Gestalt Psychotherapy

When I mention I am trained in Gestalt Psychotherapy, many people say ‘oh, that’s the one with the empty chair’. Gestalt seems to have been remembered as the therapy with the empty chair. It is true that an empty chair could be used in therapy at some point, but gestalt therapy is much more than that. It also has a reputation for being confrontational, which again has some truth and Fritz Perls (1970) one of its originators, could be quite direct and over bearing in his demonstrations of the gestalt approach. My experience of being in gestalt therapy is that it is a gentle but direct approach, getting to the nub of things at the same time as supporting clients to progress at their own pace.

Here are some of the elements of The Gestalt approach, sometimes called the ‘Four Pillars of Gestalt’.

  • Here and Now

Gestalt therapy focuses on ‘here and now’, the client’s immediate experience. This may include thoughts, sensations and emotions. This does not mean to say that the past is irrelevant, unimportant or never explored; after all it informs our perception of things. The therapist is interested in what is actually happening in the moment and may ask questions like ‘what’ and ‘how’ rather than being concerned with analysing or interpreting.  This method is known as ‘phenomenology’ and asks the client to describe rather than explain what is happening. The here and now’ focus supports the heightening of awareness and moment by moment contact.

  • The Therapeutic relationship

The quality relationship between the therapist and the client is considered integral in Gestalt therapy. ‘Dialogue’ is the process that occurs between the therapist and client and the attitudes that the therapist holds toward meeting the client. While it requests discipline from the therapist to pay attention to moment to moment contact between themselves and the client, it also requires that the therapist pay attention to their own internal process and be as authentic, attentive and present as they can possibly be.   While I have used the terms client and therapist in this paragraph, when talking about dialogue it would be more accurate to use the term person and person, as the approach is more concerned with the meeting of two people rather than any role that they might be assigned to.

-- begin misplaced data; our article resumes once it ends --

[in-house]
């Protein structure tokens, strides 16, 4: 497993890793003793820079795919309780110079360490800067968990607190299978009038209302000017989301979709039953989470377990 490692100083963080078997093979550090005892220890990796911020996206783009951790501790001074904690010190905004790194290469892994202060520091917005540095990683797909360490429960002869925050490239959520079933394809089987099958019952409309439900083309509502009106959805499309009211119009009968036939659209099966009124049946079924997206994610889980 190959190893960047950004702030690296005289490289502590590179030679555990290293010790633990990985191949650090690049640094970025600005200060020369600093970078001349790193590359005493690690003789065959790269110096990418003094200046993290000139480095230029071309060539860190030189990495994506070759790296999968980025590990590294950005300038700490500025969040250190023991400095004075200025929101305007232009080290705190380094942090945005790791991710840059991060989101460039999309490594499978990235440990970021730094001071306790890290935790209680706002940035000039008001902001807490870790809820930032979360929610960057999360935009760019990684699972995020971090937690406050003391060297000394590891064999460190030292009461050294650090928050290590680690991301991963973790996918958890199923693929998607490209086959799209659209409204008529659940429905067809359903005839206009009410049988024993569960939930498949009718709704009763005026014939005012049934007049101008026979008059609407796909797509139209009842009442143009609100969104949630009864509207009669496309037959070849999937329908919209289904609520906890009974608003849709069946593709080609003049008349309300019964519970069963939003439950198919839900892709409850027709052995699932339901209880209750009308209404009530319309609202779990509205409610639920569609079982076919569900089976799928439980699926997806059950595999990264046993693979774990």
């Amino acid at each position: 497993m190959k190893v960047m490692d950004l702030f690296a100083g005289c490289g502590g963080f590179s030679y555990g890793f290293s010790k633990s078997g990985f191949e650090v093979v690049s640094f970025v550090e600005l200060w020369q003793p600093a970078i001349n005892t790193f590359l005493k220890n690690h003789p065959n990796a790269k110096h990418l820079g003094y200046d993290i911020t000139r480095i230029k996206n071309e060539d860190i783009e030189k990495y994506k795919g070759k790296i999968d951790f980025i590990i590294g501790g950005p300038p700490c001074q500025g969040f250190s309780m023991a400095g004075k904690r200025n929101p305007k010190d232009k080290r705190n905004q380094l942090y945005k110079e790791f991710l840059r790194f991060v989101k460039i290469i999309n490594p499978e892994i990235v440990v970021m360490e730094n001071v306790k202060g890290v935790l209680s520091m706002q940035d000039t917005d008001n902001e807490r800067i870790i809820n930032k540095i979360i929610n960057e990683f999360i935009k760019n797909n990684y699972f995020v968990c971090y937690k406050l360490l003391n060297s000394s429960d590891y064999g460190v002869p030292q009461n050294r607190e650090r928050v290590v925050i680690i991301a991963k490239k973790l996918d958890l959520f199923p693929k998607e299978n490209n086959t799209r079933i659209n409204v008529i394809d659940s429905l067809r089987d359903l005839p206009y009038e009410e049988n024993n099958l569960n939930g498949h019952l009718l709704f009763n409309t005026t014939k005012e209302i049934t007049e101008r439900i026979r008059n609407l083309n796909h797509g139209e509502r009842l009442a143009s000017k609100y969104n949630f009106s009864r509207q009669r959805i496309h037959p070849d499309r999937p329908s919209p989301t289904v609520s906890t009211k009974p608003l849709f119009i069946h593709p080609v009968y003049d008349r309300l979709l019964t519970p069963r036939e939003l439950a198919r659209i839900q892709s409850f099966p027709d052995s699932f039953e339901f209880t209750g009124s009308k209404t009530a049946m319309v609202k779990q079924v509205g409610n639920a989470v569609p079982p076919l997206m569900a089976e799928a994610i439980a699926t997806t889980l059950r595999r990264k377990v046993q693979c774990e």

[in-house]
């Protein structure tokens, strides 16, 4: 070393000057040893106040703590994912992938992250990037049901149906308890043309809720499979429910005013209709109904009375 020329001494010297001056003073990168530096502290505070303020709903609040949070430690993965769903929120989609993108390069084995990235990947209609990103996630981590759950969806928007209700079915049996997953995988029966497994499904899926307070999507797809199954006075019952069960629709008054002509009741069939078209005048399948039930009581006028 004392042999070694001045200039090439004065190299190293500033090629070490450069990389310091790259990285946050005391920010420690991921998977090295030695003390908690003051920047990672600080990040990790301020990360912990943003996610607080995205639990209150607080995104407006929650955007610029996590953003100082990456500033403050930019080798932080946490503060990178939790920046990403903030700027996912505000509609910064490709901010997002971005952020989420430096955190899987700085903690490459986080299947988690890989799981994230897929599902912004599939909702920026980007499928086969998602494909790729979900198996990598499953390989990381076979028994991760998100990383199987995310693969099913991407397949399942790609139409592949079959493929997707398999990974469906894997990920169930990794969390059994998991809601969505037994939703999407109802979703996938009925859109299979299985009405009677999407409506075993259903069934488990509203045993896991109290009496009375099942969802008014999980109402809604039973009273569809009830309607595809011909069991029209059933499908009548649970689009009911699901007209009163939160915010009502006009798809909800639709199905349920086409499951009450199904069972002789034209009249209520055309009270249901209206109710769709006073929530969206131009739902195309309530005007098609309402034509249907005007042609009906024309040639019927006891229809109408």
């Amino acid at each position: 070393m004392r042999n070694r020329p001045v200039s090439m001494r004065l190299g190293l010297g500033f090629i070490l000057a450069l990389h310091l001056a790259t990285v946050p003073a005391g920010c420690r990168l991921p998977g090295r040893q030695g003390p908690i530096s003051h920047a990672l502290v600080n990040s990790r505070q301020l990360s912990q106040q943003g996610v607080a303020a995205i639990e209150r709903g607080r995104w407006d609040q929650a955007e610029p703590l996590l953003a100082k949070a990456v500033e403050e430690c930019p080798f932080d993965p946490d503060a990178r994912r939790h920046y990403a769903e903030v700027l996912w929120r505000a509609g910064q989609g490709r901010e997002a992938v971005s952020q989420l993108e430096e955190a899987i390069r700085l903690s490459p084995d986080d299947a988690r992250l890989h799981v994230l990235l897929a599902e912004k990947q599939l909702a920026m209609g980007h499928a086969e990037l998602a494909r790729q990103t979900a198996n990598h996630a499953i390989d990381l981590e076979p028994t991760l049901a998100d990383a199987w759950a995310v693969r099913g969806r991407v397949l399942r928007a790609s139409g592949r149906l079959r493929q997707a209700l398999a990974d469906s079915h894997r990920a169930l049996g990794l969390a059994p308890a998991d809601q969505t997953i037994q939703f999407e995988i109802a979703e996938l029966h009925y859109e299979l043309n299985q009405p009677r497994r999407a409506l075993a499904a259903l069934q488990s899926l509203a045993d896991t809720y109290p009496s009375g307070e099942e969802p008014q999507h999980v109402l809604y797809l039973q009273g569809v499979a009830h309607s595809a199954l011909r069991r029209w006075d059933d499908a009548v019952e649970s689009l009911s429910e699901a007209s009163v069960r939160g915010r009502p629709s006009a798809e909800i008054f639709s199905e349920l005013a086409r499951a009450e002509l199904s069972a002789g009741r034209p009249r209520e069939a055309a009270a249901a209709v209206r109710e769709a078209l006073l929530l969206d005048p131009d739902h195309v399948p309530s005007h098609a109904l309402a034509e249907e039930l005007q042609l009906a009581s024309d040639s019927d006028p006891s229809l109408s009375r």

• Field Theory

The connection between the person and their environment is a central feature of the Gestalt approach. ‘Field Theory’ was founded by the German Psychologist Kurt Lewin (1952) and embraces this connection between a person’s present psychological wellbeing and their immediate environment. The central theme of field theory is based on Lewin’s belief that all behaviour is rooted in the ‘here-and-now’ rather than in the past, and that it is impossible to really understand a person without first acknowledging their current environmental circumstances, for example their relationships, work, living situation etc.…

  • Experimentation

Gestalt Psychotherapy embraces both speech and action as a means of personal exploration. People communicate in many ways, not just verbally; often much of this communication is unconscious. Gestalt experiments are offered as an opportunity to engage in action based exercises that heighten a person’s awareness as they make contact with their environment. Gestalt Psychotherapy attends to repeating patterns and experiments offer the opportunity to examine these patterns and decide whether they are helpful or not.